Niger. According to
CountryAAH, the total population in Niger is 24,206,655 people in 2020. President Mamadou Tandja was re-elected in
December for a new four-year term, but was forced into a
second round of elections, where he received over 65% of the
vote. In the parliamentary elections, his party National
Movement for the Development Society (MNSD) retained a clear
majority in cooperation with other presidential parties.
Earlier in the year, local elections were held, where so far
the centrally appointed traditional and religious leaders
for the first time were subjected to voters' trials.
N., which has been severely financially depressed since
both the price and demand for the country's only major
export uranium have fallen sharply, got two-thirds of its US
$ 1.8 billion foreign debt written off by the International
Monetary Fund and the World Bank. The assisting countries
within the Paris Club then decided to donate all their
claims of $ 104 million.
After four months of work, the National Conference
decided to form a transitional government with a Prime
Minister, Amadou Cheffou, as leader. André Salifou was
appointed President of the Supreme Council of the Republic,
the legislative body at this stage. Never before had the
country's situation been so critical: the state was cracking
down, there were no resources allocated to pay the salaries
of public officials, and the students were not receiving
their student aid.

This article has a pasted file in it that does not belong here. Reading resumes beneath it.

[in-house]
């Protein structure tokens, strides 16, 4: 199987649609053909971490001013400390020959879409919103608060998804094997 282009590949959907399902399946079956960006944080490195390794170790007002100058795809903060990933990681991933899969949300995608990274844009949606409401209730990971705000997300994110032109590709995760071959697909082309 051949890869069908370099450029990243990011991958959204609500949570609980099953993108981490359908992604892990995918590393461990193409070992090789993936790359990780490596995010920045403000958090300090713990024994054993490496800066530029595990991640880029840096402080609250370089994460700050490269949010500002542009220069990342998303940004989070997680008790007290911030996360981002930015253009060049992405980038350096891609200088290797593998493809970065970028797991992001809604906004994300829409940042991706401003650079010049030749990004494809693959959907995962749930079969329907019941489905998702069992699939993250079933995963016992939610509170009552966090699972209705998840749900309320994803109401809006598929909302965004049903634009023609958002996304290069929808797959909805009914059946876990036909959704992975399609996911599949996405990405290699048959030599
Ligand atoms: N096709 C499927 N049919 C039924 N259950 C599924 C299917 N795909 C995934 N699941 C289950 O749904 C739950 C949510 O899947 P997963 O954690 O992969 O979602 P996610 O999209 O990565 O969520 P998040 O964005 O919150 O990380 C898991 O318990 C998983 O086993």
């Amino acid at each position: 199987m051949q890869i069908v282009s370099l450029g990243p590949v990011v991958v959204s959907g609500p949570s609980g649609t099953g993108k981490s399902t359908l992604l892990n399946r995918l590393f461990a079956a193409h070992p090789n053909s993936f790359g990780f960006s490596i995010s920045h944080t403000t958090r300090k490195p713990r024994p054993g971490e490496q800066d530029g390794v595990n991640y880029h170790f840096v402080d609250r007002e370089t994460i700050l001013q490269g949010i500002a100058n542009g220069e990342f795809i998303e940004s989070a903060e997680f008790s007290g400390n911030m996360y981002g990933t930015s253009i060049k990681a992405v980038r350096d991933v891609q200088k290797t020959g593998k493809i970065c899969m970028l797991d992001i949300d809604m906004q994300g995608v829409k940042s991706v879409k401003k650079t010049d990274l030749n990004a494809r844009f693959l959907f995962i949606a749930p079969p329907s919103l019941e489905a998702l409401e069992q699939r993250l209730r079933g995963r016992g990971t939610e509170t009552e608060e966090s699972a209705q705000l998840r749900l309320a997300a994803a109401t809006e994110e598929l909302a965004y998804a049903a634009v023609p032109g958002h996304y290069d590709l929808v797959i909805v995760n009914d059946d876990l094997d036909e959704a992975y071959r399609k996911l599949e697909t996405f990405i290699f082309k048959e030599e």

The economic disaster, with subsequent social crisis, was
also partly explained by the sharp fall in prices for
uranium. In 1989 the price had been 30,000 francs per kilo,
while in 1991 it had fallen to 19,000 francs.
In February 1992, the Tuareg guerrillas again seized arms
against the government. In December, the new constitution
was approved by a referendum with 90% of the vote, but two
months later the ruling party was defeated by the opposition
in parliamentary elections.
In April 1993, Mahamane Ousmane became Niger's first
president with 55.4% of the vote in the second election.
Work on reaching an agreement that could end the Tuareg
guerrilla uprising in the northern part of the country
continued throughout the year and much of 1994.
The fighting continued. In May 1994, 40 people died from
the rebel and government forces. This led to an agreement
between the main guerrilla group, "Coordination of the Armed
Resistance", and the government. In June, the government
agreed to grant self-government to a part of the country
reserved for about 750,000 Tuareger.
During student actions that demanded, among other things,
the payment of student support that the students had for
good, the government arrested 91 members of the opposition.
In September, Prime Minister Mahamadou Issoufou resigned
after his political group, the Nigerian Party for Democracy
and Socialism, withdrew from the government coalition, which
left it without an absolute majority in parliament.
In January 1995, an opposition coalition won the election
to the legislative assembly, replacing immediate Prime
Minister Boubacar Cissé Amadou with Hama Amadou. This, as
its first precaution, announced a program of financial
tightening, and obtained an agreement to pay the delayed
salaries to public servants.
The tension between the new government and the president
grew steadily. In January 1996, a coup d'etat forced
Ousmane's fall, replacing him with a "Council for the
Salvation of the Nation" led by Colonel Ibrahim Bare
Mainassara, who appointed Boukary Adji as prime minister. In
July, Mainassara was elected president with 52% of the vote.
The new "strong man" dissolved the Independent National
Electoral Commission, which led the main opposition parties
to boycott the legislative assembly in November. In
December, Boubacar Cissé was appointed new Prime Minister -
by virtue of the victory of Mainassara's supporters.